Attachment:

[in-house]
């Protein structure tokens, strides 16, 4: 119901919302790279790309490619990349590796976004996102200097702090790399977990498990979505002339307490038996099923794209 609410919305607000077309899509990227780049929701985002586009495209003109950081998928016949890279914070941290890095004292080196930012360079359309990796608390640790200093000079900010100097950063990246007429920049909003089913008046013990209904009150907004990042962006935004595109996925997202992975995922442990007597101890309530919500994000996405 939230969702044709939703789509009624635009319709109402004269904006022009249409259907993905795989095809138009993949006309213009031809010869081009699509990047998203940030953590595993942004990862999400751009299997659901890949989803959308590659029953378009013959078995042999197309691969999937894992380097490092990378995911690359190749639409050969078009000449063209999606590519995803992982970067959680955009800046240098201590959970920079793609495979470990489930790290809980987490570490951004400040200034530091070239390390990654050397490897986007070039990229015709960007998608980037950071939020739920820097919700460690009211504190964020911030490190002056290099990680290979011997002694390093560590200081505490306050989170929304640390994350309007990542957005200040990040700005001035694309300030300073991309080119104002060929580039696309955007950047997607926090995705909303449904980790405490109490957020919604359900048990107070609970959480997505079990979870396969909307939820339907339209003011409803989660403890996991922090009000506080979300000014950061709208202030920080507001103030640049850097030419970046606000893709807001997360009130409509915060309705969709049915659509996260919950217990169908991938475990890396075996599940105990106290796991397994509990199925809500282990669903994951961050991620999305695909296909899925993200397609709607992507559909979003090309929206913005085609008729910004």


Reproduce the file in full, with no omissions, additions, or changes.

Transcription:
[in-house]
């Protein structure tokens, strides 16, 4: 119901919302790279790309490619990349590796976004996102200097702090790399977990498990979505002339307490038996099923794209 609410919305607000077309899509990227780049929701985002586009495209003109950081998928016949890279914070941290890095004292080196930012360079359309990796608390640790200093000079900010100097950063990246007429920049909003089913008046013990209904009150907004990042962006935004595109996925997202992975995922442990007597101890309530919500994000996405 939230969702044709939703789509009624635009319709109402004269904006022009249409259907993905795989095809138009993949006309213009031809010869081009699509990047998203940030953590595993942004990862999400751009299997659901890949989803959308590659029953378009013959078995042999197309691969999937894992380097490092990378995911690359190749639409050969078009000449063209999606590519995803992982970067959680955009800046240098201590959970920079793609495979470990489930790290809980987490570490951004400040200034530091070239390390990654050397490897986007070039990229015709960007998608980037950071939020739920820097919700460690009211504190964020911030490190002056290099990680290979011997002694390093560590200081505490306050989170929304640390994350309007990542957005200040990040700005001035694309300030300073991309080119104002060929580039696309955007950047997607926090995705909303449904980790405490109490957020919604359900048990107070609970959480997505079990979870396969909307939820339907339209003011409803989660403890996991922090009000506080979300000014950061709208202030920080507001103030640049850097030419970046606000893709807001997360009130409509915060309705969709049915659509996260919950217990169908991938475990890396075996599940105990106290796991397994509990199925809500282990669903994951961050991620999305695909296909899925993200397609709607992507559909979003090309929206913005085609008729910004």